The way that the shepherd dealt with those problems was to use oil as a medicine. He is not referring to crude oil, but to oil in the sense of ointment. We see an example of such oil when Mary anointed the head of Jesus. This leads us to ask how the Shepherd gives us this oil and what does the oil signify. And in order to answer those questions we need to ask what the cracks on the skin and parasites could indicate?
One possibility is that a Christian is under attack and receives wounds in his heart because of strong opposition. Some opposition leaves external marks, but others leave internal scars. Maybe the opposition comes from family, from relatives, from friends, from colleagues who have treated the precious name of the Shepherd with contempt, and the sheep feels it in his or her soul. Who can deal with that heart apart from the Saviour? And the good thing is that he does deal with it.
Another possibility is that the affairs of life blind the sheep to spiritual realities. Those affairs may not be wrong in themselves, but they can cause us to be so busy with earthly things and we find that our spiritual vision is affected. It is good when that happens to know that the Shepherd is aware of it and has the means by which he can restore our perception of heavenly realities. Paul was aware of such dangers when he urged the Colossians to set their affections on things above.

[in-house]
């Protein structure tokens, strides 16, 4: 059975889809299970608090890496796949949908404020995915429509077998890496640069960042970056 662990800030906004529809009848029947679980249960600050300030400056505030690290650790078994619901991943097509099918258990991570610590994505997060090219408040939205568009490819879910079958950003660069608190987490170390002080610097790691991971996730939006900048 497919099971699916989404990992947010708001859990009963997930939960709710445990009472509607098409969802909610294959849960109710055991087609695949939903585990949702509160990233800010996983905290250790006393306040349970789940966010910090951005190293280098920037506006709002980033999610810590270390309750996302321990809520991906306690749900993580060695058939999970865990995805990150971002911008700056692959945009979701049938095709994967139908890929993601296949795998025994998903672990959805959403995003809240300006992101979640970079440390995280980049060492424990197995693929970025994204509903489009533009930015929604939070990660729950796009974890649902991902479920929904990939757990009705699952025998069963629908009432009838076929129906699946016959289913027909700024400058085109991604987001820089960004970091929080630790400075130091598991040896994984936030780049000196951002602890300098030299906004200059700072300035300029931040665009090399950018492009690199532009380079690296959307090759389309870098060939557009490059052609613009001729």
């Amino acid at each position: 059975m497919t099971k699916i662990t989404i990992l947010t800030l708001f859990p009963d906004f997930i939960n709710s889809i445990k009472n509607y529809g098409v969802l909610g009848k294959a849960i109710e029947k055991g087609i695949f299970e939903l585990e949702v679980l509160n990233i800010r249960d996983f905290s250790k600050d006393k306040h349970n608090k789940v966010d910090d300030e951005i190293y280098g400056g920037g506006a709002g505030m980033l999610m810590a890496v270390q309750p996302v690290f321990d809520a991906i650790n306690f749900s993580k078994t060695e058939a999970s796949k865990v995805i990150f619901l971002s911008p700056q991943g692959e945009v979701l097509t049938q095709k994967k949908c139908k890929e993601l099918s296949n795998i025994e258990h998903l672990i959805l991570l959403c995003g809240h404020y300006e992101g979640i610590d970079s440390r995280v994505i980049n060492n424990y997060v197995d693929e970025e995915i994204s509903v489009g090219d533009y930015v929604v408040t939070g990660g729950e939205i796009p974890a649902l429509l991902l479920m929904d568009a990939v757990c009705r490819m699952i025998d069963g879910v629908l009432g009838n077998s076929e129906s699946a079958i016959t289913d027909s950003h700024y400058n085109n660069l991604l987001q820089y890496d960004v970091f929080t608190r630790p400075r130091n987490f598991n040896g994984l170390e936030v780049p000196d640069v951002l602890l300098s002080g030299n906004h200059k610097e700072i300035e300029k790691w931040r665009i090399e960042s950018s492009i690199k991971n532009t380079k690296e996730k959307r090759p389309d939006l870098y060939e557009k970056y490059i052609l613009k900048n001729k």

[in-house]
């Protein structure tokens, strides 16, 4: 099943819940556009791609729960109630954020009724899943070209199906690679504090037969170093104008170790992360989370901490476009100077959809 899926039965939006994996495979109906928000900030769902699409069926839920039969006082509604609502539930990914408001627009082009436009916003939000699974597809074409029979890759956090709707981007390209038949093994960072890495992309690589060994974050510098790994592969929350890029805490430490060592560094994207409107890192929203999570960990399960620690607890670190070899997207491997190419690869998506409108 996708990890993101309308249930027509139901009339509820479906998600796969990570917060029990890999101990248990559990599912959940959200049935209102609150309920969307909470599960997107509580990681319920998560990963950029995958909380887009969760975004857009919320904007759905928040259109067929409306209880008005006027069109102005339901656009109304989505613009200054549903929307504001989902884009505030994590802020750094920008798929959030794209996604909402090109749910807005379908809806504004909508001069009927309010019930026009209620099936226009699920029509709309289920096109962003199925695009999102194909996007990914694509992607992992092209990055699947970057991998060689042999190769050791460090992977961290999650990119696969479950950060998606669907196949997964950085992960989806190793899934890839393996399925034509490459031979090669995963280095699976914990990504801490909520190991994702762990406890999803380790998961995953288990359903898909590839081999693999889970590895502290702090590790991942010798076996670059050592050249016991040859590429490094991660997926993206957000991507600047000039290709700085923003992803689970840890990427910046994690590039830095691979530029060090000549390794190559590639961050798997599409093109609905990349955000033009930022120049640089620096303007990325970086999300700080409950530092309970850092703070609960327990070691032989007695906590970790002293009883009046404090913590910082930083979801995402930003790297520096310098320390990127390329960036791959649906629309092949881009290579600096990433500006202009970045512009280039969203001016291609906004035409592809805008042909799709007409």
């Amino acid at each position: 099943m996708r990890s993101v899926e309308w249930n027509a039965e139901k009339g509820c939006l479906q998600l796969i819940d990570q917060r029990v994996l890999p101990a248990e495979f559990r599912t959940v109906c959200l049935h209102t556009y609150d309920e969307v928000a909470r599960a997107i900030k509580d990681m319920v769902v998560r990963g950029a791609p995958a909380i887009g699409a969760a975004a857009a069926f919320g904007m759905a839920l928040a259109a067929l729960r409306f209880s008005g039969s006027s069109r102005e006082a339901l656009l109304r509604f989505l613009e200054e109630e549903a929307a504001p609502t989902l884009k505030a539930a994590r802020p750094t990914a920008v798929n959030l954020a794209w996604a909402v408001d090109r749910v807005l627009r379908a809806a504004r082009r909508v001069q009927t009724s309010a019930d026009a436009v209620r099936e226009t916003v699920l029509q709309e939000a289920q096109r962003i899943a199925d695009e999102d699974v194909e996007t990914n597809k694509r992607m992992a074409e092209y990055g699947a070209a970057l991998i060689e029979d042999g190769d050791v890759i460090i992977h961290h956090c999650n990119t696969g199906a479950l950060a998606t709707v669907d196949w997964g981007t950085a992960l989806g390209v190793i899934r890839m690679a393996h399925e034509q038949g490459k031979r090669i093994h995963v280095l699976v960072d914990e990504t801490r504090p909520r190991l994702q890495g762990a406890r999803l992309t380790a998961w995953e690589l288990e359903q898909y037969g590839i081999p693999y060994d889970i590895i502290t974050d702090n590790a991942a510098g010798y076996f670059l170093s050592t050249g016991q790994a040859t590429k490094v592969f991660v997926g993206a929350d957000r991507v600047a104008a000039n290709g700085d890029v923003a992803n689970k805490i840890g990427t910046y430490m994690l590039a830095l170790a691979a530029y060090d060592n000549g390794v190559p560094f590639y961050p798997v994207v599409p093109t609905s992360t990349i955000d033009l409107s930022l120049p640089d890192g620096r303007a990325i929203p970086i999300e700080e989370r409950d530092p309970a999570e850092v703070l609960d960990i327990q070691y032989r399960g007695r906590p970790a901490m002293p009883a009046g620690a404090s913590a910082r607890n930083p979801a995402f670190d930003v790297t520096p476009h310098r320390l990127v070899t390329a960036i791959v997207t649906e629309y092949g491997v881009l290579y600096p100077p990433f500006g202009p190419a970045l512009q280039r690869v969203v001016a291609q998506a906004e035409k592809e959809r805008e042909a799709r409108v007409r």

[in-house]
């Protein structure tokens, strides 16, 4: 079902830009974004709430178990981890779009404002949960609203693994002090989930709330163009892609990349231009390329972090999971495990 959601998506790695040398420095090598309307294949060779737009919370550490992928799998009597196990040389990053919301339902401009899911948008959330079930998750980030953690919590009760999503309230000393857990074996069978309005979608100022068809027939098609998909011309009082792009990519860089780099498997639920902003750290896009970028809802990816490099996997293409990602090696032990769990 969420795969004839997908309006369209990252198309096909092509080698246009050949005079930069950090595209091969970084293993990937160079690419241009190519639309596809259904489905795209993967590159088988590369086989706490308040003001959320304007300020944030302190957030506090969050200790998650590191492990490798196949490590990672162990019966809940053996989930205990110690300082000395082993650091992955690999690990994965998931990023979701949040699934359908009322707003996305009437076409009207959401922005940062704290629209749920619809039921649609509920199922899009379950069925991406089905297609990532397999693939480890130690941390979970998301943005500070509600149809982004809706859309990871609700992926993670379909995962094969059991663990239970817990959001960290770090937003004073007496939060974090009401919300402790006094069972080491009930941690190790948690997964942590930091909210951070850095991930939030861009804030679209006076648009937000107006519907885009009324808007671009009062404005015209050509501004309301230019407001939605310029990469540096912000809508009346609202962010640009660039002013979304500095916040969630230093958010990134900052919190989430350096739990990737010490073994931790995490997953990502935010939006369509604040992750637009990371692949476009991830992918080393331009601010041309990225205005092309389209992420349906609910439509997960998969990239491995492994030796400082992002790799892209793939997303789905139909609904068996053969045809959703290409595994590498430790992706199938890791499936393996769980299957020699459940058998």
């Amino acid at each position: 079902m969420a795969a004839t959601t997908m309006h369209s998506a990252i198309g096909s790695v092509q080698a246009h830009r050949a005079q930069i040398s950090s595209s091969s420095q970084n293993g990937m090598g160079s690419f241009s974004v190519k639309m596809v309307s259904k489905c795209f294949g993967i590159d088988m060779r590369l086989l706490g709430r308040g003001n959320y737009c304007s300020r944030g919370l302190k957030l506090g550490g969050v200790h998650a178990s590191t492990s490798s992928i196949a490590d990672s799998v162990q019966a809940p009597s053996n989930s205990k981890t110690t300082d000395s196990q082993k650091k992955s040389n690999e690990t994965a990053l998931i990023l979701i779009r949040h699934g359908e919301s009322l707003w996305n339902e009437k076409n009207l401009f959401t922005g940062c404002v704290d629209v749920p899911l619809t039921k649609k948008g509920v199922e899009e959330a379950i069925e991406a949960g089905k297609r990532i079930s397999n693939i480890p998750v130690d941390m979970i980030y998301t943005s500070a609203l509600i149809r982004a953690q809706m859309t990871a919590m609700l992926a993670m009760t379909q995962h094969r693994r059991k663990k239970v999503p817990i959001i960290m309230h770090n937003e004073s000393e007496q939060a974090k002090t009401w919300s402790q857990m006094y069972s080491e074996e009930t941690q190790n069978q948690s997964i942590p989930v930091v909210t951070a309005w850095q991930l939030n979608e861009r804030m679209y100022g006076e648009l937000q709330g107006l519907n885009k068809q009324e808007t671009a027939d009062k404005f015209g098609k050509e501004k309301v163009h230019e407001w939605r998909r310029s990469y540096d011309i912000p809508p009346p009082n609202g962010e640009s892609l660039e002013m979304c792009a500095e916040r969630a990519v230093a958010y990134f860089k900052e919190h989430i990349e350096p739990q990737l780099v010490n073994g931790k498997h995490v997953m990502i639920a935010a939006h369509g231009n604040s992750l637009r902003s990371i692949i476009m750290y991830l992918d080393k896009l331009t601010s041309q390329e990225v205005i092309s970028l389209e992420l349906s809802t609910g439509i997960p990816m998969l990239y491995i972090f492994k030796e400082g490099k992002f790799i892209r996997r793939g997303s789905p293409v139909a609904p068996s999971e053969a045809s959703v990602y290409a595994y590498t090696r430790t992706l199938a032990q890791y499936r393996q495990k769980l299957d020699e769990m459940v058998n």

There are many examples that could have been chosen to illustrate the blessings conveyed in the illustration of the oil. But we can ask ourselves what would the consequences of the anointing be. One outcome would be that the sheep would feel at ease, that the disturbances caused by the cracks and the parasites would no longer happen. Instead the sheep would have an incredible experience of peace brought into its experience by the wisdom and care of the shepherd. And it is inevitable, on the spiritual level, for such tenderness not to create anticipations within the heart of the sheep of Jesus for future applications whenever necessary.